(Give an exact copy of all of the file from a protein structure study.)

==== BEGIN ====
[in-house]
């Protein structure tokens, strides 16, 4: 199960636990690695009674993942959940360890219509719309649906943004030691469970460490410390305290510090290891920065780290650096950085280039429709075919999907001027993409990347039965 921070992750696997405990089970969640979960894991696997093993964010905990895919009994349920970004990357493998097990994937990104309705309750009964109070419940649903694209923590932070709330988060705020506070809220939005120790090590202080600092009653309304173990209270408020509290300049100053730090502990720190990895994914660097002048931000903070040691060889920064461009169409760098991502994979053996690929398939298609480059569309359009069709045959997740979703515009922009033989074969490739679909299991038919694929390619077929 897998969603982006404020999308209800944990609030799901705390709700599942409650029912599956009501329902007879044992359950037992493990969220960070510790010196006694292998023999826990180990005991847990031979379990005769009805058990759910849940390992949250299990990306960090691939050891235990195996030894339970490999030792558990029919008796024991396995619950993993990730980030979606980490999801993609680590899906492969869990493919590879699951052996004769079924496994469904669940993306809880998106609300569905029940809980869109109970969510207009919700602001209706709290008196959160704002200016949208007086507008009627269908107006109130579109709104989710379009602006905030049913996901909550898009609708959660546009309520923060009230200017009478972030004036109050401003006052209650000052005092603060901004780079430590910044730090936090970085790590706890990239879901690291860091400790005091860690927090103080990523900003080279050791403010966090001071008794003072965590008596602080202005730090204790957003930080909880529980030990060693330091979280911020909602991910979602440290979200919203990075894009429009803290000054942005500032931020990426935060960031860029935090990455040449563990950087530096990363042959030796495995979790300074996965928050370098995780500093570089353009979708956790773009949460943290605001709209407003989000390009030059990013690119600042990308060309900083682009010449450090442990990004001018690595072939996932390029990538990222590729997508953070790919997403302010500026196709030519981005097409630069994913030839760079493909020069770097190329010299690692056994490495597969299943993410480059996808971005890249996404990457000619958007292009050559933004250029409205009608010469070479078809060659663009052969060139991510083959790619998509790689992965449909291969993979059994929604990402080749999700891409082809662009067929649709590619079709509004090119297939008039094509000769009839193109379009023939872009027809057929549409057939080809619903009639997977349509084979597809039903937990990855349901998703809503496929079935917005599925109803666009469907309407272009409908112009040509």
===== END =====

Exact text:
[in-house]
């Protein structure tokens, strides 16, 4: 199960636990690695009674993942959940360890219509719309649906943004030691469970460490410390305290510090290891920065780290650096950085280039429709075919999907001027993409990347039965 921070992750696997405990089970969640979960894991696997093993964010905990895919009994349920970004990357493998097990994937990104309705309750009964109070419940649903694209923590932070709330988060705020506070809220939005120790090590202080600092009653309304173990209270408020509290300049100053730090502990720190990895994914660097002048931000903070040691060889920064461009169409760098991502994979053996690929398939298609480059569309359009069709045959997740979703515009922009033989074969490739679909299991038919694929390619077929 897998969603982006404020999308209800944990609030799901705390709700599942409650029912599956009501329902007879044992359950037992493990969220960070510790010196006694292998023999826990180990005991847990031979379990005769009805058990759910849940390992949250299990990306960090691939050891235990195996030894339970490999030792558990029919008796024991396995619950993993990730980030979606980490999801993609680590899906492969869990493919590879699951052996004769079924496994469904669940993306809880998106609300569905029940809980869109109970969510207009919700602001209706709290008196959160704002200016949208007086507008009627269908107006109130579109709104989710379009602006905030049913996901909550898009609708959660546009309520923060009230200017009478972030004036109050401003006052209650000052005092603060901004780079430590910044730090936090970085790590706890990239879901690291860091400790005091860690927090103080990523900003080279050791403010966090001071008794003072965590008596602080202005730090204790957003930080909880529980030990060693330091979280911020909602991910979602440290979200919203990075894009429009803290000054942005500032931020990426935060960031860029935090990455040449563990950087530096990363042959030796495995979790300074996965928050370098995780500093570089353009979708956790773009949460943290605001709209407003989000390009030059990013690119600042990308060309900083682009010449450090442990990004001018690595072939996932390029990538990222590729997508953070790919997403302010500026196709030519981005097409630069994913030839760079493909020069770097190329010299690692056994490495597969299943993410480059996808971005890249996404990457000619958007292009050559933004250029409205009608010469070479078809060659663009052969060139991510083959790619998509790689992965449909291969993979059994929604990402080749999700891409082809662009067929649709590619079709509004090119297939008039094509000769009839193109379009023939872009027809057929549409057939080809619903009639997977349509084979597809039903937990990855349901998703809503496929079935917005599925109803666009469907309407272009409908112009040509």